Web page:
A couple of weeks ago I attended the LAUNCH Festival in San Francisco, where I saw a number of amazing speakers over a three-day period. Needless to say the cross-country trip from Atlanta was worth it. However, despite the fact that there were numerous speakers whose points have stuck in my head since then (particular favorites of mine were Yancey Strickler (Kickstarter), Jeff Weiner (LinkedIn), Chris Sacca (VC) and Tony Hawk (yes I’m a huge fan of skating and the Brown Brigade)), the speaker whose comments were most easily accessible to me was Fred Wilson (Union Square Ventures).
Since the wrap-up of the festival, Jason Calacanis has published a couple of posts and tweets noting the fact that his fireside chat with Wilson was one of the most popular interviews of the whole event. This I readily believe, as I sat with rapt attention as Wilson discussed a number of topics. Actually, Wilson made so many good points during his chat that I need to dissect it through a number of posts rather than in just one.
Of particular interest to me though was one thing that Wilson said. It clearly demonstrated to me his line of thinking when it came to identifying new companies that he liked to become (or was likely to become) involved in: “Believe in something that everyone thinks is wrong (but actually turns out to be right).”
That terse statement, which Wilson actually attributes as something Bill Gurley once wrote, underscored his thinking when it comes to herd-mentality and how he identifies opportunities. While I’m sure there are certainly other factors at play, the qualifier word “wrong” is an interesting choice for his (Gurley’s) adage; it implies quite clearly that he identifies opportunities not only in areas or with companies that might be viewed as rare or unconventional, but ones which may be entirely against the grain of “logical” thinking at the time. This by extension highlights the fact that one can expect Wilson’s current and future investments to be in areas or companies wherein others might not dare even entertain the notion of involvement. He benefits from the fear factor that clears the road in front of him to make it an open highway while others see the words “do not enter.”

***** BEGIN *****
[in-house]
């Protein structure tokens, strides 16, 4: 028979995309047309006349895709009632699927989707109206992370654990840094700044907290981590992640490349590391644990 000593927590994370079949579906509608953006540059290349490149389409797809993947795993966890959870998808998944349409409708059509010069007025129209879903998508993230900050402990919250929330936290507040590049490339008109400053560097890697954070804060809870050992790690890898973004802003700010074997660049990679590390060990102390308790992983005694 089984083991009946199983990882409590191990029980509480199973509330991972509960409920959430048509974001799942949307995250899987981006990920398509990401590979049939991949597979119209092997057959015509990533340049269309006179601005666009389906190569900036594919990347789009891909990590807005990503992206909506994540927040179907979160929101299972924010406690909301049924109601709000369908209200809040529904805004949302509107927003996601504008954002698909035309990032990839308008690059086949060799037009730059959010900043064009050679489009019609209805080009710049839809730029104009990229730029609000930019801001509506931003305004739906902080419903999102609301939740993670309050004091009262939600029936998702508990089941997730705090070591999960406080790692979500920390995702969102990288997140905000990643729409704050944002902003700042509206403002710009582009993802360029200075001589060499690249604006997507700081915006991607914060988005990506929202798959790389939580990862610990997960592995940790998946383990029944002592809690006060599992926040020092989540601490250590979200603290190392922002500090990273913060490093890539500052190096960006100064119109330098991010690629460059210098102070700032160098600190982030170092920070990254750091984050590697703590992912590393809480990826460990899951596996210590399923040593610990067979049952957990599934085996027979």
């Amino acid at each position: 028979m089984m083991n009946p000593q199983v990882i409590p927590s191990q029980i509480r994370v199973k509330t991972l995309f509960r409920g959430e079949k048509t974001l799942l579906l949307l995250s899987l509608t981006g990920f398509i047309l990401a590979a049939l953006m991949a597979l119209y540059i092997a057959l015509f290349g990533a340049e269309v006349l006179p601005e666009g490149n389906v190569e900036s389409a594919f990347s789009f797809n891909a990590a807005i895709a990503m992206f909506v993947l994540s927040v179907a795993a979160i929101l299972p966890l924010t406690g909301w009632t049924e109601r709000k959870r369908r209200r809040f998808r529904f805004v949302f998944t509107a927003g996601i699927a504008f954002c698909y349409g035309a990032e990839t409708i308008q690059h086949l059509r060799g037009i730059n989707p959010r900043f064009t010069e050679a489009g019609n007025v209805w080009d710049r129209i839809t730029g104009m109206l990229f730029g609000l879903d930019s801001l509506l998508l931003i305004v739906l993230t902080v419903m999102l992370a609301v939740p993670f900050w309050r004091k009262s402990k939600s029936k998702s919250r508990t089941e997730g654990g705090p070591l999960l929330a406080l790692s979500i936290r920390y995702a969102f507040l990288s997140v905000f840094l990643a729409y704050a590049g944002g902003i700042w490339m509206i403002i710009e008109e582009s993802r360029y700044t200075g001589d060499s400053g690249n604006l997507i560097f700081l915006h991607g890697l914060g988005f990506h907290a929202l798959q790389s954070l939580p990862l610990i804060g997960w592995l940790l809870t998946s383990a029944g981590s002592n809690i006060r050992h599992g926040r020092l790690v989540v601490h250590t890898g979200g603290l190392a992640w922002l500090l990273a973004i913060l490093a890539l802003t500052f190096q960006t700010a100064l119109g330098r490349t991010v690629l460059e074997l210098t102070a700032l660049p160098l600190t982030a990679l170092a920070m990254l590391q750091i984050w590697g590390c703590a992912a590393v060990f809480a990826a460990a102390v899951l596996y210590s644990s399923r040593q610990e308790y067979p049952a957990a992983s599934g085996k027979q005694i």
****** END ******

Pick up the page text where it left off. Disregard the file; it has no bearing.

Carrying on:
Though I’ve followed Wilson’s blog for some time now, since LAUNCH I’ve been reading his posts with this new thought in mind. With each new post I read, there’s now that nagging question in the back of my mind: “what’s the thing in this post that Wilson has identified that others think is flat-out wrong (but is actually right)?” There isn’t always a phrase with a blinking sign screaming “it’s me!” but the point remains that with each subsequent post comes a learning opportunity to go back and reexamine a possibility that I might have dismissed earlier as a “do not enter” sign.
I’m interested to see Wilson’s posts over the next month or so. I’m curious to see what piques his interest enough to blog about it that others may have already dismissed or avoided. I suspect that Wilson’s thought process might very well be as alternative as his Egon Schiele-esque Twitter profile pic (by the way Fred, kudos on that; art-history nerds like me rejoice in the fact that so many within the tech industry use so much modern art imagery). I believe that’s precisely how he’s able to identify opportunities that others miss, or dismiss altogether.
Thanks to Dad for reading drafts of this.
 Wilson also stated that he had been on the board of a non-profit called DonorsChoose for a few years, which, as he put it, “does exactly, exactly what Kickstarter does” for teachers and public schools. As a result of his involvement with this previous venture, which was raising between $30-40M at the time, Wilson notes that he had a bit of an inside look at the very sort of mechanism upon which Kickstarter was building.
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